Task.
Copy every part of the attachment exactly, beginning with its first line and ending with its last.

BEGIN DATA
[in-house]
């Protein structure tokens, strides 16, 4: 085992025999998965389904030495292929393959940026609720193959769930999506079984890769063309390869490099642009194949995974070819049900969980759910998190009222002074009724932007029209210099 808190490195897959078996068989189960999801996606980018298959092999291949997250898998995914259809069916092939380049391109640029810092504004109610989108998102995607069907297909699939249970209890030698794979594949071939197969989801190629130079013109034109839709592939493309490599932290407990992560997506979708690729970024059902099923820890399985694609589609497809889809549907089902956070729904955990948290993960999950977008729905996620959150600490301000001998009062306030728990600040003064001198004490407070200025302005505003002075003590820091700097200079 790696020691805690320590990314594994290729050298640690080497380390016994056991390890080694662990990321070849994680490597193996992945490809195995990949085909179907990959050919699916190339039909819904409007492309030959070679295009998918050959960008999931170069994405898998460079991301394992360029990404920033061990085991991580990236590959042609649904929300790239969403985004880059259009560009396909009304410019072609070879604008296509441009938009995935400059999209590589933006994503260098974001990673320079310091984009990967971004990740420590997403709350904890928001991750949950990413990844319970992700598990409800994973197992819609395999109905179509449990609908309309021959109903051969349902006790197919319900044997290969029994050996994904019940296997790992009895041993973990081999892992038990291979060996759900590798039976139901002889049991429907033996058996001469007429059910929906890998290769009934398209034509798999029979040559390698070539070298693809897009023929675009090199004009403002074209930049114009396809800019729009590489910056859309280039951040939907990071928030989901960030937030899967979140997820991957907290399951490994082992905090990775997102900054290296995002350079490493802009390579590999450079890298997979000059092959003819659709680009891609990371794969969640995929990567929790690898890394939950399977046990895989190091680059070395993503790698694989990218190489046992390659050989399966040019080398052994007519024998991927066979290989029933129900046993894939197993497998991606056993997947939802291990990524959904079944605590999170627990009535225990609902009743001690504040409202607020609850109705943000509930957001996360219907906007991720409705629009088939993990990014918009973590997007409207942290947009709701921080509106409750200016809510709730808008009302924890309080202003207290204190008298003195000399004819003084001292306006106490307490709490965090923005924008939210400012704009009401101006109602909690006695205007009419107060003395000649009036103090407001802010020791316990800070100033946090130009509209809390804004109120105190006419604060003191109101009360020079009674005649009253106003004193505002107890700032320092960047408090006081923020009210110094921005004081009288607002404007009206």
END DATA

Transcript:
[in-house]
């Protein structure tokens, strides 16, 4: 085992025999998965389904030495292929393959940026609720193959769930999506079984890769063309390869490099642009194949995974070819049900969980759910998190009222002074009724932007029209210099 808190490195897959078996068989189960999801996606980018298959092999291949997250898998995914259809069916092939380049391109640029810092504004109610989108998102995607069907297909699939249970209890030698794979594949071939197969989801190629130079013109034109839709592939493309490599932290407990992560997506979708690729970024059902099923820890399985694609589609497809889809549907089902956070729904955990948290993960999950977008729905996620959150600490301000001998009062306030728990600040003064001198004490407070200025302005505003002075003590820091700097200079 790696020691805690320590990314594994290729050298640690080497380390016994056991390890080694662990990321070849994680490597193996992945490809195995990949085909179907990959050919699916190339039909819904409007492309030959070679295009998918050959960008999931170069994405898998460079991301394992360029990404920033061990085991991580990236590959042609649904929300790239969403985004880059259009560009396909009304410019072609070879604008296509441009938009995935400059999209590589933006994503260098974001990673320079310091984009990967971004990740420590997403709350904890928001991750949950990413990844319970992700598990409800994973197992819609395999109905179509449990609908309309021959109903051969349902006790197919319900044997290969029994050996994904019940296997790992009895041993973990081999892992038990291979060996759900590798039976139901002889049991429907033996058996001469007429059910929906890998290769009934398209034509798999029979040559390698070539070298693809897009023929675009090199004009403002074209930049114009396809800019729009590489910056859309280039951040939907990071928030989901960030937030899967979140997820991957907290399951490994082992905090990775997102900054290296995002350079490493802009390579590999450079890298997979000059092959003819659709680009891609990371794969969640995929990567929790690898890394939950399977046990895989190091680059070395993503790698694989990218190489046992390659050989399966040019080398052994007519024998991927066979290989029933129900046993894939197993497998991606056993997947939802291990990524959904079944605590999170627990009535225990609902009743001690504040409202607020609850109705943000509930957001996360219907906007991720409705629009088939993990990014918009973590997007409207942290947009709701921080509106409750200016809510709730808008009302924890309080202003207290204190008298003195000399004819003084001292306006106490307490709490965090923005924008939210400012704009009401101006109602909690006695205007009419107060003395000649009036103090407001802010020791316990800070100033946090130009509209809390804004109120105190006419604060003191109101009360020079009674005649009253106003004193505002107890700032320092960047408090006081923020009210110094921005004081009288607002404007009206």